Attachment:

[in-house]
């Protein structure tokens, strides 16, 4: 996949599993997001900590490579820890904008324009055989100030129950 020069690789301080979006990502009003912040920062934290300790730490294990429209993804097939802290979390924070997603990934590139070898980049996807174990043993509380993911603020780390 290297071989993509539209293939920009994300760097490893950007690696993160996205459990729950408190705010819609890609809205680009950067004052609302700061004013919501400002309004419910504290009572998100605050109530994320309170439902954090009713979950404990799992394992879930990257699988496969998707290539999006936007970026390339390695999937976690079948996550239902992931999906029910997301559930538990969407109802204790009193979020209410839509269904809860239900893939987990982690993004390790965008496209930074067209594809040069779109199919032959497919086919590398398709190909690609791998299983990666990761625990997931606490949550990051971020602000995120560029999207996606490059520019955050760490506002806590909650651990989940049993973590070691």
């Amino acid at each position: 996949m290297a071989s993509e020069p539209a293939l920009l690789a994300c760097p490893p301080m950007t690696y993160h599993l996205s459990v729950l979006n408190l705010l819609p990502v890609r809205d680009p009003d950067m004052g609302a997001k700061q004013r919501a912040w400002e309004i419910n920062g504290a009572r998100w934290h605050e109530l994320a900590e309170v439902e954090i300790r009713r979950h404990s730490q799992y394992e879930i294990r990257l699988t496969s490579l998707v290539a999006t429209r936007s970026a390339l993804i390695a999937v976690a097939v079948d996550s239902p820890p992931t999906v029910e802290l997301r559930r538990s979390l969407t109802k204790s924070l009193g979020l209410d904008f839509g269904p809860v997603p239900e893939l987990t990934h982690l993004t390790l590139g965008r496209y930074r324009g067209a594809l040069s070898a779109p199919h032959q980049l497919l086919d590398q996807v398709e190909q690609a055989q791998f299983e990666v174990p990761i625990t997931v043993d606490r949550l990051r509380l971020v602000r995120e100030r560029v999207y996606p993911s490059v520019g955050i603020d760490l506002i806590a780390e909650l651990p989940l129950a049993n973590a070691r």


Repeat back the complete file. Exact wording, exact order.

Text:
[in-house]
């Protein structure tokens, strides 16, 4: 996949599993997001900590490579820890904008324009055989100030129950 020069690789301080979006990502009003912040920062934290300790730490294990429209993804097939802290979390924070997603990934590139070898980049996807174990043993509380993911603020780390 290297071989993509539209293939920009994300760097490893950007690696993160996205459990729950408190705010819609890609809205680009950067004052609302700061004013919501400002309004419910504290009572998100605050109530994320309170439902954090009713979950404990799992394992879930990257699988496969998707290539999006936007970026390339390695999937976690079948996550239902992931999906029910997301559930538990969407109802204790009193979020209410839509269904809860239900893939987990982690993004390790965008496209930074067209594809040069779109199919032959497919086919590398398709190909690609791998299983990666990761625990997931606490949550990051971020602000995120560029999207996606490059520019955050760490506002806590909650651990989940049993973590070691």
């Amino acid at each position: 996949m290297a071989s993509e020069p539209a293939l920009l690789a994300c760097p490893p301080m950007t690696y993160h599993l996205s459990v729950l979006n408190l705010l819609p990502v890609r809205d680009p009003d950067m004052g609302a997001k700061q004013r919501a912040w400002e309004i419910n920062g504290a009572r998100w934290h605050e109530l994320a900590e309170v439902e954090i300790r009713r979950h404990s730490q799992y394992e879930i294990r990257l699988t496969s490579l998707v290539a999006t429209r936007s970026a390339l993804i390695a999937v976690a097939v079948d996550s239902p820890p992931t999906v029910e802290l997301r559930r538990s979390l969407t109802k204790s924070l009193g979020l209410d904008f839509g269904p809860v997603p239900e893939l987990t990934h982690l993004t390790l590139g965008r496209y930074r324009g067209a594809l040069s070898a779109p199919h032959q980049l497919l086919d590398q996807v398709e190909q690609a055989q791998f299983e990666v174990p990761i625990t997931v043993d606490r949550l990051r509380l971020v602000r995120e100030r560029v999207y996606p993911s490059v520019g955050i603020d760490l506002i806590a780390e909650l651990p989940l129950a049993n973590a070691r």